What It Means to Get Up and See Each Day Through With Bipolar Disorder
Mine isn’t a tale of a miracle cure or a magical self-help story. I don’t do yoga and I’m terrible at meditating. I’m an average guy with a family and a job.
Every morning I get up about at six for work, a little later on the weekends. I walk the dog and take the kids to the bus stop during the week. On the weekends I do the laundry, take the kids to soccer, invite the neighbors over for dinner. I don’t exactly project complicated.
But every morning I also take two pills, small round tablets. Early afternoon, I take one of those again. Before bed I take five more, this time a mix of tablets and capsules. They’re almost all pastel, and usually pink. In fact, most of the pills over the last nearly 20 years have been pink.
I go to therapy at least once every month, sometimes less often, sometimes more. I see my psychiatrist every couple of months. I’m on my fourth therapist and third psychiatrist, not counting the ones I saw in the hospital, which I think is pretty good, all things considered.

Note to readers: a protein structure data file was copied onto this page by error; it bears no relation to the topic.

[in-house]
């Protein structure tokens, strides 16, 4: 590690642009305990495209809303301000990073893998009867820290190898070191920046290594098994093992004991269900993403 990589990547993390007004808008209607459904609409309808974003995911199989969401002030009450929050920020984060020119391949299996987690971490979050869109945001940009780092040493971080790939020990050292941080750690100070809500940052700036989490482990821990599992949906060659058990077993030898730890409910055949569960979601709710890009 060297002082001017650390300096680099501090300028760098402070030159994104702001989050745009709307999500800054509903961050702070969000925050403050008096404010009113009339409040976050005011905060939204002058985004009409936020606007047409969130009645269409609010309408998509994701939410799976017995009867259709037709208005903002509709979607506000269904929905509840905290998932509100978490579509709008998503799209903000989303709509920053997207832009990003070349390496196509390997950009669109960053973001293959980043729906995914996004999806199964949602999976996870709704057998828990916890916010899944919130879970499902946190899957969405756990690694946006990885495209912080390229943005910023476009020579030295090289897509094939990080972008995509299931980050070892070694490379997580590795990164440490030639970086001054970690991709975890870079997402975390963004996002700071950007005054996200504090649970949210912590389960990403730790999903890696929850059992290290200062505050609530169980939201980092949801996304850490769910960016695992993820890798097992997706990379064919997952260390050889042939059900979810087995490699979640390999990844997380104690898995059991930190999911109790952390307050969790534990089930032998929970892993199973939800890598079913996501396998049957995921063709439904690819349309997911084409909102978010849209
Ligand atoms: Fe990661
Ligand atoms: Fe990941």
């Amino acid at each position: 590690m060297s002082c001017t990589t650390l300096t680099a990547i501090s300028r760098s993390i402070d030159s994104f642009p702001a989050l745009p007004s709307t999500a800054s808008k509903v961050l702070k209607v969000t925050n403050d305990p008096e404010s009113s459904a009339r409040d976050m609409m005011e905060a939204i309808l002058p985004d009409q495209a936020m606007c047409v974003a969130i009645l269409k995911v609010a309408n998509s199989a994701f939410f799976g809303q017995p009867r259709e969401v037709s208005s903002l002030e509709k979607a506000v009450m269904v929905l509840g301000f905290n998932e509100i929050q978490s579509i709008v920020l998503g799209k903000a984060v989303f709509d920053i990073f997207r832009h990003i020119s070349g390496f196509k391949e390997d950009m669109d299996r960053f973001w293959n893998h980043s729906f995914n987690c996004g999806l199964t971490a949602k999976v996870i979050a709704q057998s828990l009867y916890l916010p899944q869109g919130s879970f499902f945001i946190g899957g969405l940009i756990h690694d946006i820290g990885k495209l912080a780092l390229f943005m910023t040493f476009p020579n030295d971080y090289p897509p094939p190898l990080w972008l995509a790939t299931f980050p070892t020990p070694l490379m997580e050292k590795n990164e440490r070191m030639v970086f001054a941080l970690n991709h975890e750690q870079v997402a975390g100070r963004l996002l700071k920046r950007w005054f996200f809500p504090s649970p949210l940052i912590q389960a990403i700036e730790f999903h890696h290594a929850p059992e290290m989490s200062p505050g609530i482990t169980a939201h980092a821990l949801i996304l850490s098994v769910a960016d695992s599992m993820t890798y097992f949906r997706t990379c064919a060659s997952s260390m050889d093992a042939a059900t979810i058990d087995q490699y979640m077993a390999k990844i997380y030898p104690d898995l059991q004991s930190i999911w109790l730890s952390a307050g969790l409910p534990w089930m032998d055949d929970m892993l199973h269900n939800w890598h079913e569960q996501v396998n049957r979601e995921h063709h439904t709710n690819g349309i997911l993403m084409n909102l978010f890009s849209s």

I used to hear things that weren’t there, usually music, and sometimes garbled, unrecognizable voices. For a brief time I thought my brain was melting, which it luckily wasn’t, but I was pretty convinced. During a couple unfortunate months I also strongly considered throwing myself in the harbor, but didn’t.
So maybe it’s a little complicated. Yet, through all the pills and the side effects, through the psychoses and depressions, through the anger and fits, I’m still a regular guy. I have to be. There is no cure for my illness. I take my medicine and put my faith in science. I get up each day and see it through.
If you need support right now, call the National Suicide Prevention Lifeline at 1-800-273-8255, the Trevor Project at 1-866-488-7386 or reach the Crisis Text Line by texting “START” to 741741.
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